Though Nokia's ( NOK) sales warning caused most Wall Streeters to duck and run, some steadfast observers see Thursday's comments as a shot across the bow of its rivals.The Finnish handset king
Because Nokia handsets tend to fetch the highest prices in the market, competitors typically see lower pricing as one of their best weapons. But Nokia doesn't seem ready to concede on that front right now. "We will be competitive, we will be very competitive in trying to gain share," said Nokia CEO Jorma Ollila on a conference call with analysts Thursday. The new meaner strategy seems to have worked a bit already. Nokia managed to gain a percentage point in the market share race, claiming 39% of the world's handset market in the second quarter. "If Nokia's tactic works, they are going to force further share consolidation and drop some marginal brands out of the race," says Sagawa.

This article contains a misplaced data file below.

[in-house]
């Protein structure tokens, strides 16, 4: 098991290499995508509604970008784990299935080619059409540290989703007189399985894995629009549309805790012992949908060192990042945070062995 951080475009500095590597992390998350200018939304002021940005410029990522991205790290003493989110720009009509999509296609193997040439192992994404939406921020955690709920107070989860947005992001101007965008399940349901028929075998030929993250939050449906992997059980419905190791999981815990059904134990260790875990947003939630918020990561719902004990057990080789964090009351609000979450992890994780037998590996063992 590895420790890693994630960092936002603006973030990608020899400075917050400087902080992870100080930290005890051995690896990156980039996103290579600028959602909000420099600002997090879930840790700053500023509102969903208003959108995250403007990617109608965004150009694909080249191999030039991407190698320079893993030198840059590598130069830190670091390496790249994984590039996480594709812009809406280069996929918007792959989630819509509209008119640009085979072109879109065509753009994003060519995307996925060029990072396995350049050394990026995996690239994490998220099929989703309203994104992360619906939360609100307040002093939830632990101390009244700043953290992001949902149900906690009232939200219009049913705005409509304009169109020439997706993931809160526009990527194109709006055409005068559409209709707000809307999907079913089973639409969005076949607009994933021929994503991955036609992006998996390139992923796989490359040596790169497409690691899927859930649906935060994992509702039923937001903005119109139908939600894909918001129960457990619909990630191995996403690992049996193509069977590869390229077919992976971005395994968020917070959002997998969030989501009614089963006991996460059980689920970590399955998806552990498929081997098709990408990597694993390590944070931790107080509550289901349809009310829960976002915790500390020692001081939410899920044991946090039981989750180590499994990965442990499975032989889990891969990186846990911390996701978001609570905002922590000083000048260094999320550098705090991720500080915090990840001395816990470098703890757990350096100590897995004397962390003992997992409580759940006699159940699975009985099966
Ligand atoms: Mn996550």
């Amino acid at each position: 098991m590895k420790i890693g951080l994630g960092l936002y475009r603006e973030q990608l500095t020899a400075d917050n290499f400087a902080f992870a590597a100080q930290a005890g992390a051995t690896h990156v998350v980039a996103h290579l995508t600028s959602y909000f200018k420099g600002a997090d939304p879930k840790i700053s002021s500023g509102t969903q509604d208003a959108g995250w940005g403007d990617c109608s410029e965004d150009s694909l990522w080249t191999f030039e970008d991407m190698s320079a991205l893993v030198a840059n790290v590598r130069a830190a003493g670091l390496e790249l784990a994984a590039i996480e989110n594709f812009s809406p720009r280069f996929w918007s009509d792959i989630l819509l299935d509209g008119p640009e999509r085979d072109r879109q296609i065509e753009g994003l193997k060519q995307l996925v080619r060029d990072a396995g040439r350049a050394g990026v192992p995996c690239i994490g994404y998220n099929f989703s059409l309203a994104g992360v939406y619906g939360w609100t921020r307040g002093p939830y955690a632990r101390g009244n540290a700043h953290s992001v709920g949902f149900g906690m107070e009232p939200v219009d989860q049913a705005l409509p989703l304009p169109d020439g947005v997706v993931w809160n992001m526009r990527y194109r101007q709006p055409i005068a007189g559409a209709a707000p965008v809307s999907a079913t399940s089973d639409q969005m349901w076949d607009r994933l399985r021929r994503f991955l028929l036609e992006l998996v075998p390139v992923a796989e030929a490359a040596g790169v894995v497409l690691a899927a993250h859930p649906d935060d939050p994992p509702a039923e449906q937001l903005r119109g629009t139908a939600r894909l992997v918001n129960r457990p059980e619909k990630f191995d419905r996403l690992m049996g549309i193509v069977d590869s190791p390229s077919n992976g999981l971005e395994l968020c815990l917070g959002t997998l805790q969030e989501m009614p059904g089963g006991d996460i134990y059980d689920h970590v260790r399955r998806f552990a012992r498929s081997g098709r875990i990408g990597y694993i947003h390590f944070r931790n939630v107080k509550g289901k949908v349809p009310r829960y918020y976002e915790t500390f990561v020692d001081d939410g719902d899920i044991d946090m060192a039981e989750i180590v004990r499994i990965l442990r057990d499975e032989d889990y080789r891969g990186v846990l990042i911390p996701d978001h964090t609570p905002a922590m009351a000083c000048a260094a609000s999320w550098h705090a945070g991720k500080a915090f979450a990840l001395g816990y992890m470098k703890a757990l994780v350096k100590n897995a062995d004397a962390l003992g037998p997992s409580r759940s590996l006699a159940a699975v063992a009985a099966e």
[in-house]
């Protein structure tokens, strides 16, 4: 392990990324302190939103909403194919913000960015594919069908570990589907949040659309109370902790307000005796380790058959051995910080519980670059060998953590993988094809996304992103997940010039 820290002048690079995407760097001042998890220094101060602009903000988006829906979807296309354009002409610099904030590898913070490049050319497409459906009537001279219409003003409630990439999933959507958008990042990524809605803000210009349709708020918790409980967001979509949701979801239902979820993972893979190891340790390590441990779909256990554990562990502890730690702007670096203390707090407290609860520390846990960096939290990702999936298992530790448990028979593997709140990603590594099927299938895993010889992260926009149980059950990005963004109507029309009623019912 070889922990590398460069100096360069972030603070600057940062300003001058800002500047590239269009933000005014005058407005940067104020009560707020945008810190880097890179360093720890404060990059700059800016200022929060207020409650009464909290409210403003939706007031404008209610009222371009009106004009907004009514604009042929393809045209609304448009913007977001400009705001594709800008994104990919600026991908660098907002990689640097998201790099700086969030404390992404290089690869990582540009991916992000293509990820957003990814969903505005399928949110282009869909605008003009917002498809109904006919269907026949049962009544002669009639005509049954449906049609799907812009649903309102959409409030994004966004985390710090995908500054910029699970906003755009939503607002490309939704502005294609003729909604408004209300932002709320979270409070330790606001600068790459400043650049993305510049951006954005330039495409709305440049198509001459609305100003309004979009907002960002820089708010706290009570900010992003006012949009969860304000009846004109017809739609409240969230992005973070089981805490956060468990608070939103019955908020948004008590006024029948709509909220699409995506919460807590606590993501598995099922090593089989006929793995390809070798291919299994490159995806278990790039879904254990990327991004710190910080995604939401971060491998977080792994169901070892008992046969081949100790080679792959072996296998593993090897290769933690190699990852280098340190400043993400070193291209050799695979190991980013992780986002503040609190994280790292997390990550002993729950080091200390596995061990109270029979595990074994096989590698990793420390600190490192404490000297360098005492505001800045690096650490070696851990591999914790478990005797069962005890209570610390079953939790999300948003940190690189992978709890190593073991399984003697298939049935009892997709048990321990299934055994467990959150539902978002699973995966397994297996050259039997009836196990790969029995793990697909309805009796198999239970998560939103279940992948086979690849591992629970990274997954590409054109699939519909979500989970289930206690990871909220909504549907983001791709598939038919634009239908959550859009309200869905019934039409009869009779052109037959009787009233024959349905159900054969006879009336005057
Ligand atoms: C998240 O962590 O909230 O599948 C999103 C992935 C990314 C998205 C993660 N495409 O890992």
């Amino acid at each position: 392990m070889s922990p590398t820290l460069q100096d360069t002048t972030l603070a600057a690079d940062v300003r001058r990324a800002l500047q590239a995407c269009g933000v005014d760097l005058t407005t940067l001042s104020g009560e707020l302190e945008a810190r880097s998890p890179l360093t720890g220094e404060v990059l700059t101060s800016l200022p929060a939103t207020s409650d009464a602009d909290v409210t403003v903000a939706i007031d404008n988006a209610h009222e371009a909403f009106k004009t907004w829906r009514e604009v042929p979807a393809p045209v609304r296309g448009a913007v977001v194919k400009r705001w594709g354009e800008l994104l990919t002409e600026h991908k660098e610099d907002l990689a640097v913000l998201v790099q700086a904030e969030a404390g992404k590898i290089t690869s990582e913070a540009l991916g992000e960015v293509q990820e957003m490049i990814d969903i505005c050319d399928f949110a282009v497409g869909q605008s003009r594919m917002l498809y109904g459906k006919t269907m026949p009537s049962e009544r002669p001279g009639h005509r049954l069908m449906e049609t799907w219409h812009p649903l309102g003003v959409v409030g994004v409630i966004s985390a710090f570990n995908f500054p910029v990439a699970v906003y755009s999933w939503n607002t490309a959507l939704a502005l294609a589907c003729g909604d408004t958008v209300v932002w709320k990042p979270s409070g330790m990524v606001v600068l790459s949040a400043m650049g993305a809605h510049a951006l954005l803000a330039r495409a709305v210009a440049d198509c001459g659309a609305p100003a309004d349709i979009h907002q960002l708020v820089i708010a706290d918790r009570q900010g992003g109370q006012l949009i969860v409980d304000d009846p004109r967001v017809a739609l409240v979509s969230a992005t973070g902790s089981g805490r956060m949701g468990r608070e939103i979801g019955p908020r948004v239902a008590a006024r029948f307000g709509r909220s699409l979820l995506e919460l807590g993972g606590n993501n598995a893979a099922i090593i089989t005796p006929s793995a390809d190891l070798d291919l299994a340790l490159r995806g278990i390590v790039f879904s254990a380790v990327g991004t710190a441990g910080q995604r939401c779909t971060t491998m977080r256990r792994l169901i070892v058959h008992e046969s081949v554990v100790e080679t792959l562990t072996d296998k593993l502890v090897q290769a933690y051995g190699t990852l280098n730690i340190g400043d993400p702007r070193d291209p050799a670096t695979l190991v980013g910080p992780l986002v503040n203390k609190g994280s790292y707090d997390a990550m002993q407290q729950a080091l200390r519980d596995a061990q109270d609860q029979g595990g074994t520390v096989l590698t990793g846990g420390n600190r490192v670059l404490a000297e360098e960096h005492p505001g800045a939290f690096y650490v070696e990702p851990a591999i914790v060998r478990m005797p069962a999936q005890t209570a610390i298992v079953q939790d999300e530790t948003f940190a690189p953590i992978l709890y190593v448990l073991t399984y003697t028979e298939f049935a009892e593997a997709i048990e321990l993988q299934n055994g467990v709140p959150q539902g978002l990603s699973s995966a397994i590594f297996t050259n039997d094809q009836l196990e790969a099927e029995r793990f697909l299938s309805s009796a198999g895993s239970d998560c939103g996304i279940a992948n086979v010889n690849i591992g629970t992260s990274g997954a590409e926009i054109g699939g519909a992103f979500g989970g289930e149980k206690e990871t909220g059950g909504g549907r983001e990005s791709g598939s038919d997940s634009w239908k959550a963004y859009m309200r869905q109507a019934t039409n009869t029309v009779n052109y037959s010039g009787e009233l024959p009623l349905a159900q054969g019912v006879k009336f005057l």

beat earnings expectations and added more than half a million new subscribers. Nextel raised its full-year earnings target to $1 per share from the 93 cents analysts polled by Multex were expecting. But given the stock's recent climb to a 52-week high Wednesday, the numbers seemed to have fallen below Wall Street's sky-high expections. As the first of the wireless companies to report earnings, investors took its lukewarm revenue number as an omen for the sector. Nextel dropped 2% Thursday, while peers like AT&T Wireless ( AWE) and Sprint PCS ( PCS) slid 5% and 2%, respectively. The telcos could use the sales boost from a hot holiday handset season, and even though Nokia is paying more for marketing, the tidings may be richer than expected. As optimists will point out, Nokia's frosty third-quarter sales guidance was based on weak U.S. dollar assumptions from the second quarter. And though it is still early, the dollar has been strengthening since then.